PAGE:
"I think, at the time, I just really wanted the dog to be Briggs even though I knew that it wasn’t. And I wanted to save this dog, too. What are the chances of searching for your Boston Terrier and finding another Boston Terrier who really needed your help?" says Tricia.

The second meeting was successful, and the O’Malleys paid $125 for the dog they named Blue. They took him to the vet to see if he was microchipped, which he wasn’t, and received confirmation that the 10-pound dog was severely undernourished at 10 months old.

Although the plan was to re-home Blue, he immediately started to attach to the O’Malleys, to the point that he suffers from severe separation anxiety and even cried until he threw up when he had to be separated from Tricia for a long period of time.

Shortly after, Tricia spent the day at the parking lot of El Rey, 1023 S. Cesar Chavez Dr., and set up a booth and handed out flyers in English and Spanish for the entire day. She says she went home that night, exhausted.

The next morning, Tricia was awakened at 6:30 a.m. and again at 6:35 and 7 a.m. by phone calls from people who were calling with false information about Briggs. She turned off her ringer and went back to bed, frustrated by the bogus calls.

At 8 a.m., the doorbell rang, but when she went to the door, no one was there. So she let Blue out and listened to her voicemails, expecting to hear more unhelpful information. Instead, she received a message from a woman saying, "I think your dog showed up at our church today."

Tricia ran over to the nearby Lake Park Lutheran Church and yelled to the groundsperson in the church's yard, "Do you have my dog!?" The groundsperson said yes, the dog had been sitting in front of the church shortly before the 8 a.m. service and was let into the church for water. The pastor identified the dog as "the missing dog" and held him up in front of the congregation which gave the dog a standing ovation.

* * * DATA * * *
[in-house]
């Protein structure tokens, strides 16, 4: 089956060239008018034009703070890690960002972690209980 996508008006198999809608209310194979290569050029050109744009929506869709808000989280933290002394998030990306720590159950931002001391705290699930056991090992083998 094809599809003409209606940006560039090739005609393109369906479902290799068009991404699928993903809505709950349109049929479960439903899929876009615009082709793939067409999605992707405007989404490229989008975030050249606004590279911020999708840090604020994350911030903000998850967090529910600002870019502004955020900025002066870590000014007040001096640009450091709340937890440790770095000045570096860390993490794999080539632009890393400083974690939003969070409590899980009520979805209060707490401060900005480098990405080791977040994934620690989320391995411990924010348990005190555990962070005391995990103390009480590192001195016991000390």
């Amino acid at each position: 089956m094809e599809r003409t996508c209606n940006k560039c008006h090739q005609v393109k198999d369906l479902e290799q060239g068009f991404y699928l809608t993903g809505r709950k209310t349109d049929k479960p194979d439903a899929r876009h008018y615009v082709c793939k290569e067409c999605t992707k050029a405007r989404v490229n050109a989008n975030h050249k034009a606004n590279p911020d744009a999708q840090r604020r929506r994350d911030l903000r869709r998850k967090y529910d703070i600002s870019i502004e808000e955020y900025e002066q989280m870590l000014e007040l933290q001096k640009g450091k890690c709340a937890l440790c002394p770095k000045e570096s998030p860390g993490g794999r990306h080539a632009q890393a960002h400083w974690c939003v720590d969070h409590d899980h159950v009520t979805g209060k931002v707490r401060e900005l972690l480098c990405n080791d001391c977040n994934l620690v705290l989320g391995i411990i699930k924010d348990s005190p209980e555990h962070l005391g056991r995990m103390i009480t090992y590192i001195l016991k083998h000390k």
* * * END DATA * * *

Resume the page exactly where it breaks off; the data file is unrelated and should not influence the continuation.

A very good friend of the O'Malleys caught wind that Briggs was at the church so he picked up the dog and tried to call Tricia, but at that time, she still had her ringer turned off.

Soon after the conversation with the church groundskeeper, Tricia ran back to her house, screamed "He's back, he's back!" and she and Josh ran out of the house.

And then they saw her friend walking down the street toward her, holding Briggs.

"I started running down the sidewalk, sobbing. I was holding Blue, who I handed off to my friend, and grabbed Briggs and just sobbed into him," says Tricia. "Then my husband came out, and he started sobbing, and neighbors came out and people came out of the church and it was amazing."

Tricia says there are no signs of Briggs having been mistreated. His personality is the same and he has no physical signs of being in a violent situation. The only change is that he gained a pound, which might be because he wasn’t exercised and / or fed unhealthy food.

Because Briggs is neutered and microchipped, Tricia thinks someone took him, perhaps, to be a family pet, even though many people suggested he was stolen to bait fighting dogs. In fact, she received more than five calls a day from strangers warning her that Briggs was probably being used in dog fights. She knows now this was not the case.

Tricia says during the 17 days Briggs was missing she never gave up hope. During the second week, friends started to suggest to her she might need to eventually move on, but she was certain Briggs would come home someday, somehow.

"Our mantra during the search was ‘relentless.’ We were going to be relentless until this person could not go anywhere without seeing some mention of Briggs. We wanted to put a value on Briggs to make sure people cared," she says. 

Tricia says Briggs' abduction made her marriage stronger and allowed her and Josh to pool their talents and support. "I was the communicator and the marketer and he was the strength, the muscle, the footwork and the stable base to support me," she says.

Tricia and Josh cannot thank Milwaukee enough for the community support.

"Milwaukee stepped up big time. And beyond Milwaukee too. The state was going through so much these past couple of weeks and was so divided politically, but really came together to bring home Briggs," she says.

Molly Snyder started writing and publishing her work at the age 10, when her community newspaper printed her poem, "The Unicorn.” Since then, she's expanded beyond the subject of mythical creatures and written in many different mediums but, nearest and dearest to her heart, thousands of articles for OnMilwaukee.

Molly is a regular contributor to FOX6 News and numerous radio stations as well as the co-host of "Dandelions: A Podcast For Women.” She's received five Milwaukee Press Club Awards, served as the Pfister Narrator and is the Wisconsin State Fair’s Celebrity Cream Puff Eating Champion of 2019.